Meet KB (not his real name). He's a 35-year-old chef, funny, smart and an amazing kisser, not to mention loves Star Wars as much as I do. We went out and had an incredible first date. He was interested, I was interested, so we were going to keep dating.
However, before our second date, a girl came back into his life and he realized he had to get over his emotional issues with her, so he couldn't continue down this road with me. I had my own problems dealing with a male friend of mine that I developed feelings for after my divorce who I was no longer speaking to, so perhaps it was best that we stopped dating. We decided to be friends.
Emotional issues can't stop sexual chemistry though, and there were no doubts that we had it. One night, we discussed the issue and agreed to be friends with benefits. I had done it before I was married, so I knew how it worked. We set up limits and determined how this new stage of our friendship would be. And the result has been emotionally and sexually satisfying for both of us.
Although I have dated and would love a relationship eventually, the lack of pressure for a commitment with KB makes things easy. I talk to him like I would to any of my friends. We hang out normally. We cuddle. Sexually, we push each other's boundaries, not to mention buttons. Yet I am not dealing with the messiness that would come in a relationship, and I can keep dating. It's a win on all sides.
This makes friends with benefits an ideal solution for any divorcee who wants to get it on without dealing with the drama of a relationship. Since divorce is difficult and about moving forward, a partner to transition with sexually can make things easier. Doing it with a friend makes it more comfortable.
That being said, there are certain things that should be in place before you begin a friends-with-benefits relationship:
COMMUNICATION: KB and I are able to talk to one another on multiple levels -- sexually and not. I'm not afraid to say what's on my mind because he isn't going to judge me. That openness translates very well to the bedroom. We are able to tell each other what we like and don't like, and can experiment. We listen to one another -- an important part of communication. We address issues as they come up. Communication is the first step to any good relationship -- be it a friendship, or not.
TRUST: After a casual sex phase the first few months after my divorce, we became each other's sole sexual partners, which makes things safer. In addition to the STD factor, it's safe because we trust each other and are honest with each other. If I want to see someone, I'll tell him. If he wants to see someone, he'll tell me. I know him well enough to know that he would not do certain things without my permission. He extends me the same courtesy. It makes things easier.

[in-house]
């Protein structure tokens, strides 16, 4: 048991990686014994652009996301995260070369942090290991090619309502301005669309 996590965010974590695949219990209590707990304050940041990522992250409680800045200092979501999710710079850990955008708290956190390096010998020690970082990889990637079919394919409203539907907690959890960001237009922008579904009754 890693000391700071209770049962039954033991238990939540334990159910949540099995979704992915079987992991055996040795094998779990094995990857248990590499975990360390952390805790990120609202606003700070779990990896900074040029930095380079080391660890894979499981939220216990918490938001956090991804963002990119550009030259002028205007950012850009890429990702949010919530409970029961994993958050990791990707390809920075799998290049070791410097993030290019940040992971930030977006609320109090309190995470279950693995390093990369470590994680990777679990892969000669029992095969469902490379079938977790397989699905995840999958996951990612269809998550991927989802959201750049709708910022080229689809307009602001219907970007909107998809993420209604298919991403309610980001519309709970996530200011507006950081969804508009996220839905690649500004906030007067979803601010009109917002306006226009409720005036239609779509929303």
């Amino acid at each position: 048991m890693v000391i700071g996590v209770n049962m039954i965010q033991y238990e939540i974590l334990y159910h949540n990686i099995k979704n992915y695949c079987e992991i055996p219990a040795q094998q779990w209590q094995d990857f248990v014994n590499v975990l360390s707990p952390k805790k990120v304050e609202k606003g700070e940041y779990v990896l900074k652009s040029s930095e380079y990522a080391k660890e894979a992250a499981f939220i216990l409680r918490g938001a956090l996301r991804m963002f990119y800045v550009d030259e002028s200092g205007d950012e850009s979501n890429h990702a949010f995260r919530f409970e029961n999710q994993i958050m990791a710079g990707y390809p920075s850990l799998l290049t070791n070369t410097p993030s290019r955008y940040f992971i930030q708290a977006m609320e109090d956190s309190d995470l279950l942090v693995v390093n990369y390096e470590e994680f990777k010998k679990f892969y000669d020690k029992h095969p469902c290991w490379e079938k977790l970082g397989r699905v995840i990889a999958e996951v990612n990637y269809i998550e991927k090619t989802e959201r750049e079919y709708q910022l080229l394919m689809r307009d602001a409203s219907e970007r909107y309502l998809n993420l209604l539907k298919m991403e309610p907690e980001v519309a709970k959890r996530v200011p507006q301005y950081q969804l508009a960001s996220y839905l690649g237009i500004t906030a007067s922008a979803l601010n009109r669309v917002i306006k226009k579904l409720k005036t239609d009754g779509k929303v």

RESPECT: If anything he did or is doing makes me uncomfortable, I tell KB, and he never does it again. If there's something that was bothering him about me, he comes and tells me. That mutual respect for one another's space makes things run smoother. It's one of the differences between the standard booty call and the actual friend with benefits. Plus, when you respect your partner, it just makes for better sex. Period.
AFFECTION: I'm not talking about the romantic kind. KB is not just a glorified sex toy; he is a dear friend and someone I care about. When I need him, he's always been there to listen. If he's dealing with something difficult or needs female insight, I'm a text away. He bails me out of crappy parties and makes me laugh when I'm sad. Note that this is not a random booty call with benefits. It's about being friends first.
I should warn you, there are certain things you need to make certain of before you can be friends with benefits. This arrangement works only as long as you can separate love and sex from each other and find a partner who can do the same; emotions -- other than the affection of friendship -- can make this arrangement potentially hazardous.
Of course, there's always the risk of developing feelings for one another down the road. You'll have to determine if you can take that chance. Sometimes friends with benefits can lead to true love. Other times, it might blow up in your face and end the friendship. You must really know each other and keep yourself in check, not to mention check in frequently with the other person.
If you follow the rules above and take into consideration the warnings and risks, friends with benefits can be liberating for divorcees. It certainly has been for me, and is like training wheels for a potential relationship after a messy divorce. I find there's nothing like living in the present, enjoying yourself with someone you trust and coming away from it sexually satisfied and wiser.
Sometimes, all you need is a KB.
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